License
getmorefigures.php?uid=PMC5120338&req=5

f1: The clustering trees based on different models for the 90 simulation samples in Experiment 1.(a) The best clustering tree on VLMC. (b) The best clustering tree when using FOMC and lp-norm measures. *Samples are divided into three groups A–C. Each group has 30 samples numbered from 0 to 29.

Mentions: The best hierarchical clustering trees with VLMC and FOMC are shown in Fig. 1, and the corresponding triples distances are shown in Table 1. Clear groups of three simulated datasets among samples can be observed for both VLMC and FOMC. The best clustering trees with the smallest triples distance for VLMC and FOMC are both obtained in k = 9 and using dissimilarity measure. From the clustering tree in Fig. 1, it is clear that the tree built based on VLMC is more similar to the true tree than that build based on FOMC. Quantitatively, the smallest triples distance for VLMC and FOMC are 42,973 and 43,043, respectively, where VLMC outperforms FOMC with less misclassification.


Alignment-free Transcriptomic and Metatranscriptomic Comparison Using Sequencing Signatures with Variable Length Markov Chains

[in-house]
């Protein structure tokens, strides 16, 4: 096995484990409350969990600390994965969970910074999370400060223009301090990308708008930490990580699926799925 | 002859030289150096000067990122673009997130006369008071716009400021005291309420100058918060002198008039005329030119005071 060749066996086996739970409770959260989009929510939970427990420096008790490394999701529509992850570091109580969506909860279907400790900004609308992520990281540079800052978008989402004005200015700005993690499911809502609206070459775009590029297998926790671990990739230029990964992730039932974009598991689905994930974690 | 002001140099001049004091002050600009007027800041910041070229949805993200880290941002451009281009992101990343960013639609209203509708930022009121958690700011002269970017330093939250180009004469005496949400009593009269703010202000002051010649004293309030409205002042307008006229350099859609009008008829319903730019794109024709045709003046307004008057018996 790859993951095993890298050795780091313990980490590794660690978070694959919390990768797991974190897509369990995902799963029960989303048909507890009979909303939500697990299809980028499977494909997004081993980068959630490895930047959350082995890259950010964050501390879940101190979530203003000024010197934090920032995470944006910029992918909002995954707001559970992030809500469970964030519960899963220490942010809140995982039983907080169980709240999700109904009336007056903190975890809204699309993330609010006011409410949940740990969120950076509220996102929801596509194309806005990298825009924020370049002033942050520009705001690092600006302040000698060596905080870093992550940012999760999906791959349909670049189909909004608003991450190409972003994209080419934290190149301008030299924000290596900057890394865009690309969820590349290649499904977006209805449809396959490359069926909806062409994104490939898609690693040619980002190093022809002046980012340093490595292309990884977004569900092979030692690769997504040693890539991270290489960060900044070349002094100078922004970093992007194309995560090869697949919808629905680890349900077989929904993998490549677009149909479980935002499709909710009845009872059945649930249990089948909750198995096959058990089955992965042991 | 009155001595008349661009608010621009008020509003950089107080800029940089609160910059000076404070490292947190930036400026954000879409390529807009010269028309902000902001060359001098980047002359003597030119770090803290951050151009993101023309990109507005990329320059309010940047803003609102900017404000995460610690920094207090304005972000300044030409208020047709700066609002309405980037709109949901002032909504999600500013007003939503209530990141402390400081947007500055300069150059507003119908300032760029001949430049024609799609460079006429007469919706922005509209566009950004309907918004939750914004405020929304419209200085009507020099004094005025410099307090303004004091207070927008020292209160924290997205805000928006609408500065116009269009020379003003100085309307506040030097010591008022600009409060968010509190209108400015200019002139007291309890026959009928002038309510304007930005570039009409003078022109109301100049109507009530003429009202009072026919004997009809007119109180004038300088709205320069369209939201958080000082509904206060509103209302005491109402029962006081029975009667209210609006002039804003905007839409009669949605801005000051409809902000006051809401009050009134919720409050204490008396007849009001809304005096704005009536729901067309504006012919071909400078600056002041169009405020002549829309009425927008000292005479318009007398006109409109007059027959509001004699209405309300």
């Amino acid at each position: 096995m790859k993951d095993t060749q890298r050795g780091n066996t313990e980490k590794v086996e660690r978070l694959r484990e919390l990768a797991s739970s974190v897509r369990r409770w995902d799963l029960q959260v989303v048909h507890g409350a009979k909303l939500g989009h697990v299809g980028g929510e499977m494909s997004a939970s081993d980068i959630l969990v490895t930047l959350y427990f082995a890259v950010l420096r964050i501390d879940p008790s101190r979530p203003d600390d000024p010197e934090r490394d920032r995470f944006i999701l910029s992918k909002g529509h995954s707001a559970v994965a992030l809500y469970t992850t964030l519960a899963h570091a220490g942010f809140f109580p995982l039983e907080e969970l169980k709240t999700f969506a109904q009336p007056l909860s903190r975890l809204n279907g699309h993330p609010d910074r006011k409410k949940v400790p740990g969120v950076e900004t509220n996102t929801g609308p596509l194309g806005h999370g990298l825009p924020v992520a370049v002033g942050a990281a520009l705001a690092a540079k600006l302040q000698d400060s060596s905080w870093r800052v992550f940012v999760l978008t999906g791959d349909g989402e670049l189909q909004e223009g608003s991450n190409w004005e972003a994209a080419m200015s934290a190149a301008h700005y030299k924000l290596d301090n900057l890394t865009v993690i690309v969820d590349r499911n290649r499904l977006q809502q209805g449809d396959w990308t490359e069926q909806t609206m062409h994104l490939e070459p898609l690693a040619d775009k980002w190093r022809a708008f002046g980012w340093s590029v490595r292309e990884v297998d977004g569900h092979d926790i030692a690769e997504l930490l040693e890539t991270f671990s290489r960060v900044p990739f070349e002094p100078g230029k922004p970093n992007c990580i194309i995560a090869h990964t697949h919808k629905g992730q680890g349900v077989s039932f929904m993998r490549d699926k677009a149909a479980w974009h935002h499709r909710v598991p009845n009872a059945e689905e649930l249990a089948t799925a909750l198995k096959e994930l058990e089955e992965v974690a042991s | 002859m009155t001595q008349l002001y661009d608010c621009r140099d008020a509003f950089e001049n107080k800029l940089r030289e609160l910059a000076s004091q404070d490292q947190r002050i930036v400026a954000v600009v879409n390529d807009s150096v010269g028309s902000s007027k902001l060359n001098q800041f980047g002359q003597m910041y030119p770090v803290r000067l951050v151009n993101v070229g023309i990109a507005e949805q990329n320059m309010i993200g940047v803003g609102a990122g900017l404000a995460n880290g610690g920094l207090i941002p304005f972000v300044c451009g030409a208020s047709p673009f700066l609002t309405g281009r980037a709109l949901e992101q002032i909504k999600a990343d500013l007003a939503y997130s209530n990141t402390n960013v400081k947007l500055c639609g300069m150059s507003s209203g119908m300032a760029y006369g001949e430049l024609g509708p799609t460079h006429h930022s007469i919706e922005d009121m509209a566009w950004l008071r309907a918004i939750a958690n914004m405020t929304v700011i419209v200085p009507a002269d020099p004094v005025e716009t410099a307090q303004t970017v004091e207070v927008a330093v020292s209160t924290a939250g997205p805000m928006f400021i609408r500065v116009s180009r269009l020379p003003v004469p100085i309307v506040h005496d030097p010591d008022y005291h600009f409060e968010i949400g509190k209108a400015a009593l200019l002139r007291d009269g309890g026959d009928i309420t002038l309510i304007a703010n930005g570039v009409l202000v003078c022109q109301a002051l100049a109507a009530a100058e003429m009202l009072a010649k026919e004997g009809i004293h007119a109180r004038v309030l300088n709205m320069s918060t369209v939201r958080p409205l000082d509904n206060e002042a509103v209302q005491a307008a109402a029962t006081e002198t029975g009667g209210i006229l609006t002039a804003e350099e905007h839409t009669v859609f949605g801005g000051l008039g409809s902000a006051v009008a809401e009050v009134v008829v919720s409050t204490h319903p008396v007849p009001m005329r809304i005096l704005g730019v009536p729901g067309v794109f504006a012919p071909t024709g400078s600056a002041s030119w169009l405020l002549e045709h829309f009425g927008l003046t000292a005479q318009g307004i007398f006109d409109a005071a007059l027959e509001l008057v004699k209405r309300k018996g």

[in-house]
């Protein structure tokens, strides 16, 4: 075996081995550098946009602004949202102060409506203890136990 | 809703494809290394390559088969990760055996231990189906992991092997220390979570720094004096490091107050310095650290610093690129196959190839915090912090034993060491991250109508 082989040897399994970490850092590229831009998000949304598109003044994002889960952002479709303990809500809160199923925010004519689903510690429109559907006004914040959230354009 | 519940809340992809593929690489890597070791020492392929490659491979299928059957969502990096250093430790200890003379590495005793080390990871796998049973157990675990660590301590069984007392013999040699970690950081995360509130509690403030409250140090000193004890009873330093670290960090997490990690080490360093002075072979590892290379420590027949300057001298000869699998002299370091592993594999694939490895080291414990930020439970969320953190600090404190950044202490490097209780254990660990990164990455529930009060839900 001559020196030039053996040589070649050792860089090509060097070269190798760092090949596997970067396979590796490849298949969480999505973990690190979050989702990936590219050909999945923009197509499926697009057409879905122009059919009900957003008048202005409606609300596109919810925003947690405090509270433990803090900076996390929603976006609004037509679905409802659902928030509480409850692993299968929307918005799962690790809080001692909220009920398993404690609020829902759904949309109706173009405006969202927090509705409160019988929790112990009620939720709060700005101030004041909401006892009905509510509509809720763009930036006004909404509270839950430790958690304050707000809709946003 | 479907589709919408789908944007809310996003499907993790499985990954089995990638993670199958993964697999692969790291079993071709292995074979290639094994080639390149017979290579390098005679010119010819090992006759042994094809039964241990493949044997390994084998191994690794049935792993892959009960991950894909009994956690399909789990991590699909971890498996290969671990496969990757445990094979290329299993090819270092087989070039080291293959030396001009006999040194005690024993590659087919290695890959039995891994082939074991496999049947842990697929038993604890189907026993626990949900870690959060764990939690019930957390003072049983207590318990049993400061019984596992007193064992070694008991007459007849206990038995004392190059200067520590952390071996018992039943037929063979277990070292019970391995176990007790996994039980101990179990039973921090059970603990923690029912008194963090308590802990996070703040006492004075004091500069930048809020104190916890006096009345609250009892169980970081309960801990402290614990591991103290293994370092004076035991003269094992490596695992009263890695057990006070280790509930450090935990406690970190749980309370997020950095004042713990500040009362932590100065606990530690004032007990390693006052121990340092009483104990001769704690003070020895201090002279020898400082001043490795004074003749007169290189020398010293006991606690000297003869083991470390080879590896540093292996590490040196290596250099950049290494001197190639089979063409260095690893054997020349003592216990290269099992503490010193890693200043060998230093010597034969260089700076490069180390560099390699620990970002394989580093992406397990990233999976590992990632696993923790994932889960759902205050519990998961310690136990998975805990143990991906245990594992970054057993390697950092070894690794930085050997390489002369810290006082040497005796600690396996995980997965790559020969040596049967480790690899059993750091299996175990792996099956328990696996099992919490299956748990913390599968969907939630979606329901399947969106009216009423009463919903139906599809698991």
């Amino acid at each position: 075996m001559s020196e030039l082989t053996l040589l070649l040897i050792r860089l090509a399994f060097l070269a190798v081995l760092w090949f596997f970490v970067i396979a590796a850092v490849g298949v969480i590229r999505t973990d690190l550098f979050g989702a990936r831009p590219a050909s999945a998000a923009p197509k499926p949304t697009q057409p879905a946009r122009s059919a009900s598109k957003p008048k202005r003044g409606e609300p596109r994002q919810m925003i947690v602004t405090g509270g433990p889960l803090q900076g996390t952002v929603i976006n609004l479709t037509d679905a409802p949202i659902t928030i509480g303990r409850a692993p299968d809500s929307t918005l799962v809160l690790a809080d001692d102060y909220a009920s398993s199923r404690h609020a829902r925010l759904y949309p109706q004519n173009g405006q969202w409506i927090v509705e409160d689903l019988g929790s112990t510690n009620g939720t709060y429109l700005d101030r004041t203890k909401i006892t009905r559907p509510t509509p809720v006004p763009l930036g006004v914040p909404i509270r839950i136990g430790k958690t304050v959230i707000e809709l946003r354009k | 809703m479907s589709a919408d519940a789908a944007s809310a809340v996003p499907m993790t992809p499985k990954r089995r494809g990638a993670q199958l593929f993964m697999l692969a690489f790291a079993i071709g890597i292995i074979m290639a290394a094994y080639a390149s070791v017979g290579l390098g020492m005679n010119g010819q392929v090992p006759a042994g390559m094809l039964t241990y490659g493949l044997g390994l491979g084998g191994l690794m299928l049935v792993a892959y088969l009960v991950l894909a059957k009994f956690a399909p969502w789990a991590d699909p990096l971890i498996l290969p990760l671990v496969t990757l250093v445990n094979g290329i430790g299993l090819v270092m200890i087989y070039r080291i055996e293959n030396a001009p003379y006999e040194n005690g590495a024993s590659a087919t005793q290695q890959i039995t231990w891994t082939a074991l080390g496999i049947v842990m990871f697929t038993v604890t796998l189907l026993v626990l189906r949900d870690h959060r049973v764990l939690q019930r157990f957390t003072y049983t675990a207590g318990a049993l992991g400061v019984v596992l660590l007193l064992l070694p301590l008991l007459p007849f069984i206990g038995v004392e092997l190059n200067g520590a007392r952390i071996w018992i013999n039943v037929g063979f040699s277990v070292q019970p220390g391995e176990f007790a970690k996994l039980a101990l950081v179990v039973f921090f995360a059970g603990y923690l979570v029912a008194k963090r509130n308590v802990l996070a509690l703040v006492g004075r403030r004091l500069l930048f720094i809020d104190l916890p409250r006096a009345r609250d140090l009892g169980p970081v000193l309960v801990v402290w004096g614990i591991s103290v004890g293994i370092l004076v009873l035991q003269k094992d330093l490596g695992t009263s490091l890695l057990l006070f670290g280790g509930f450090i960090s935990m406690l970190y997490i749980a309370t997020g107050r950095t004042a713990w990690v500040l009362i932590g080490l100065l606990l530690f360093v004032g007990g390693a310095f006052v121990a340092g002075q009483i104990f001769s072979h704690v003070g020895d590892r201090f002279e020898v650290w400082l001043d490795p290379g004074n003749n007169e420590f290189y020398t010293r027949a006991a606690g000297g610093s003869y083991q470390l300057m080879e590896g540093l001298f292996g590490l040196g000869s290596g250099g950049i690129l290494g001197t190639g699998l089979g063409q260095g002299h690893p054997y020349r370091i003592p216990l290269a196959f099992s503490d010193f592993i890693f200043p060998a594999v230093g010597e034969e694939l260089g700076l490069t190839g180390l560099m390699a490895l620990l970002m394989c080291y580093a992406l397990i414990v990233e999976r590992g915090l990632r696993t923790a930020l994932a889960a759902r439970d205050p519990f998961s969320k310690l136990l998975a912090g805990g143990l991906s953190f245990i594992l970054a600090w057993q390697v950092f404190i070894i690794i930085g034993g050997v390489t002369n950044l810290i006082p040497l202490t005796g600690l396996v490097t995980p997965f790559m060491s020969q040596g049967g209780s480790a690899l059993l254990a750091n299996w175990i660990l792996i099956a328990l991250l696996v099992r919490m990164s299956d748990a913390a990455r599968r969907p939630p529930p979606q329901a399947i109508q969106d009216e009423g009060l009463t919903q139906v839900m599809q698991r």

The clustering trees based on different models for the 90 simulation samples in Experiment 1.(a) The best clustering tree on VLMC. (b) The best clustering tree when using FOMC and lp-norm measures. *Samples are divided into three groups A–C. Each group has 30 samples numbered from 0 to 29.
© Copyright Policy - open-access
Related In: Results  -  Collection

License
Show All Figures
getmorefigures.php?uid=PMC5120338&req=5

f1: The clustering trees based on different models for the 90 simulation samples in Experiment 1.(a) The best clustering tree on VLMC. (b) The best clustering tree when using FOMC and lp-norm measures. *Samples are divided into three groups A–C. Each group has 30 samples numbered from 0 to 29.